Tension in the arms is often a result of weakness or stiffness in the mid-back. When the muscles of the mid-back are underactive or too stiff to move effectively, the muscles int he arms perform more of the work and can become overloaded. The Phyx app has a range of exercises to strengthen the upper back, one of which is shown below.

Lift the arms 10 times in each position, twice a day.

This exercise can help to strengthen and mobilize the mid-back, reducing the load on the arms and preventing compression of the median nerve at the wrist. But we also need to address the reason the upper back became stiff and weak in the first place.

Optimizing your posture and workstation

Mid-back dysfunction is often a result of suboptimal posture and workplace ergonomics. If you sit with the shoulders hunched and the head forward for long periods each day, the upper back becomes weak and stiff from prolonged rounding.

It is more difficult to maintain an upright posture if your workstation is not arranged ergonomically. The easiest things to change at your workstation are the:

  • Screen height. Make sure the top third of your screen is at eye level, so you are not looking down at it.
  • Desk and chair height. Make sure your chair is high enough, and your desk is low enough so that your shoulder is relaxed down away from your ear when your forearms rest on the desk. If it is too high, the prolonged shrug of the shoulder will tighten the neck muscles and contribute to the immobility of the median nerve.

For more information and step-by-step guides on how to improve your posture and workspace, check out the Modifications section of the Phyx app.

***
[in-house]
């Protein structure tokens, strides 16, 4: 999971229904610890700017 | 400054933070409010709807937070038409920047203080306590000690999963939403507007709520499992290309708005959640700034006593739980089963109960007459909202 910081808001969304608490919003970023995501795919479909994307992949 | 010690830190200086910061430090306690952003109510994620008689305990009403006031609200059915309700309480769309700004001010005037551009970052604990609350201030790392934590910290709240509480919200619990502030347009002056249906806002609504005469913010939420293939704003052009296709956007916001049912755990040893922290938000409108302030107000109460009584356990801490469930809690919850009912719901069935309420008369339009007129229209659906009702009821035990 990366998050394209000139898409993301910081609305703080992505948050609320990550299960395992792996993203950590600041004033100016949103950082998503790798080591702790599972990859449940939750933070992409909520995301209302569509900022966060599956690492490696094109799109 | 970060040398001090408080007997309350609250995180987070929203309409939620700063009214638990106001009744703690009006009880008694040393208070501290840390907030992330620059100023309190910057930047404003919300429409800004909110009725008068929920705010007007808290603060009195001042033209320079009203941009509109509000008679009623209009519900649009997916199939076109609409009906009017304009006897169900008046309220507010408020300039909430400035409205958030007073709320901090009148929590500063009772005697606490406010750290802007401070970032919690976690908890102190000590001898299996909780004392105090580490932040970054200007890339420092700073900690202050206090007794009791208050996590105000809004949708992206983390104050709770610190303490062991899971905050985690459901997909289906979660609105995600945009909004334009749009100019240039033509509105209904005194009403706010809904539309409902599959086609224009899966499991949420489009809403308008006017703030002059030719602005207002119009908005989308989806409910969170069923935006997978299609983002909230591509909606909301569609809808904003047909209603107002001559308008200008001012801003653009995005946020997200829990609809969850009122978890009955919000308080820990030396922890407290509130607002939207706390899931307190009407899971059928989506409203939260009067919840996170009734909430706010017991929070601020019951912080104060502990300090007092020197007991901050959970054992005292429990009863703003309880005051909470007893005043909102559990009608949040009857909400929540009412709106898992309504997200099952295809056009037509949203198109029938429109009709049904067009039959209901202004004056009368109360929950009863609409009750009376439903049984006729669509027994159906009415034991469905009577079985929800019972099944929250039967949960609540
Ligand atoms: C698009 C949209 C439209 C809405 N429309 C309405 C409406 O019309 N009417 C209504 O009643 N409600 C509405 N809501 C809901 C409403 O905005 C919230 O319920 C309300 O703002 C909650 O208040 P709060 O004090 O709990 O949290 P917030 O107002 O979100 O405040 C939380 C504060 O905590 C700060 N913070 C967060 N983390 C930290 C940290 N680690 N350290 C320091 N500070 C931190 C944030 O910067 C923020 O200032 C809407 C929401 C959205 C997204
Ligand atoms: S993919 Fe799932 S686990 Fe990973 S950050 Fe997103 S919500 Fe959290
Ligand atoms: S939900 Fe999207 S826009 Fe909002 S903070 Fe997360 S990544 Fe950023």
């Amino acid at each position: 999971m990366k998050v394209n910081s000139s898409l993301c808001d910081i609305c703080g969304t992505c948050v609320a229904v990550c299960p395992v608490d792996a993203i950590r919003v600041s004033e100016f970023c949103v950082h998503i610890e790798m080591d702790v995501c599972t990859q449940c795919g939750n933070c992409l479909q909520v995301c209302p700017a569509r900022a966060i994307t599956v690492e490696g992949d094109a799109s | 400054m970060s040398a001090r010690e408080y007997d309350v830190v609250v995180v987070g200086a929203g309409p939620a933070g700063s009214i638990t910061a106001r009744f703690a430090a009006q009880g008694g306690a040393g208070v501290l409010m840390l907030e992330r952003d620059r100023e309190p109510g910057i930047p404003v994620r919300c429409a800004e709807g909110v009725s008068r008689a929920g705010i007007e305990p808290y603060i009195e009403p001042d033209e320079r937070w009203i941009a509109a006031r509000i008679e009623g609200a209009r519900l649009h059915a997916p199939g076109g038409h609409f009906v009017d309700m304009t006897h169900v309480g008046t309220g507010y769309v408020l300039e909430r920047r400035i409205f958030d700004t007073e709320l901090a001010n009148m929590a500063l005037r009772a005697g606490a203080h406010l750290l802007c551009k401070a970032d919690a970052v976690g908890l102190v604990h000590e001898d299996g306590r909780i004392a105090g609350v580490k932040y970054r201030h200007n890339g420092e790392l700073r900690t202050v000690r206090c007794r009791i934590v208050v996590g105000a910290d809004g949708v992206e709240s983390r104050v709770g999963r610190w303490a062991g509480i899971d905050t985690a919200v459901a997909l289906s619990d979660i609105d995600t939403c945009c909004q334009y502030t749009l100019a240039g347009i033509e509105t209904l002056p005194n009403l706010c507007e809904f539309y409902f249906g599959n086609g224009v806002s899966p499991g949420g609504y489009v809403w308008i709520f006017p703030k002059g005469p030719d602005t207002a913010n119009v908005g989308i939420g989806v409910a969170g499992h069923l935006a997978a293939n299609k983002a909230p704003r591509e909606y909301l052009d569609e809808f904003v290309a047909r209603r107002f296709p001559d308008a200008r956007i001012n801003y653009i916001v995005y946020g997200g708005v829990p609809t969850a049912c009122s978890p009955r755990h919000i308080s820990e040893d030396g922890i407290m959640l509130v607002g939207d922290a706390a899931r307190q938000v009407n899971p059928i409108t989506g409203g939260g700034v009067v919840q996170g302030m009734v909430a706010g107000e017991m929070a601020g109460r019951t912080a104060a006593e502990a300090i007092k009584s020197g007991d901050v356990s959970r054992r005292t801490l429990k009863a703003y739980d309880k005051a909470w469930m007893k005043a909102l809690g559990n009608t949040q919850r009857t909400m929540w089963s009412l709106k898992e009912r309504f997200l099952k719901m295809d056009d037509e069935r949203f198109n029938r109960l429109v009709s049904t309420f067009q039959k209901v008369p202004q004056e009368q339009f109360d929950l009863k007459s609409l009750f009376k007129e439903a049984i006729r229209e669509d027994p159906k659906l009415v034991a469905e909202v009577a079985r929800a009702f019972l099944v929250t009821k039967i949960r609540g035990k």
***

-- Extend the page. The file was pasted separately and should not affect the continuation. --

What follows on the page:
Achieving long-term relief involves changing habits

Now that you have started to improve the tension and weakness in your upper body, your posture, and your workstation set up, you can start to change the way you use your upper body in the long term.

Exercising regularly and being mindful of how you use your upper body will help to maintain mobility and strength. Engaging the mid-back in your sitting posture and when performing daily activities can help to keep the load off of the arms. It can also help to prevent neck and shoulder pain.

Engaging in a regular stretching and strengthening routine can help to reduce symptoms and prevent other injuries in the long term. Think of it like brushing your teeth. You wouldn’t start brushing your teeth only after you’ve developed a cavity; you do it regularly to prevent disease. You should exercise regularly for the same reason.

One of the best ways to stay motivated about regular exercise is to track your improvement. When you first open the Phyx app, you will identify your pain, strength, and mobility level, and record your functional level. The app will send you regular reminders to use your exercises and update your progress. When you stick with it, you will see your strength and mobility improve while your pain decreases.


Carpal Tunnel Syndrome and other upper limb disorders are often contributed to by tension in the neck and arms, and by weakness in the upper back. To improve symptoms, we should stretch the neck and arms, and strengthen the upper back. Factors like posture and workstation ergonomics can cause these imbalances and should be addressed for long term results. It’s easier to make stretching, strengthening, and good posture habitual when you can see your progress. Start logging your progress today with a free trial of Phyx Premium.

Don’t have an iOS device? Have a chat with one of our physios and get the exercises and advice sent to you directly.

Carpal tunnel, How To Self-Treat Carpal Tunnel Syndrome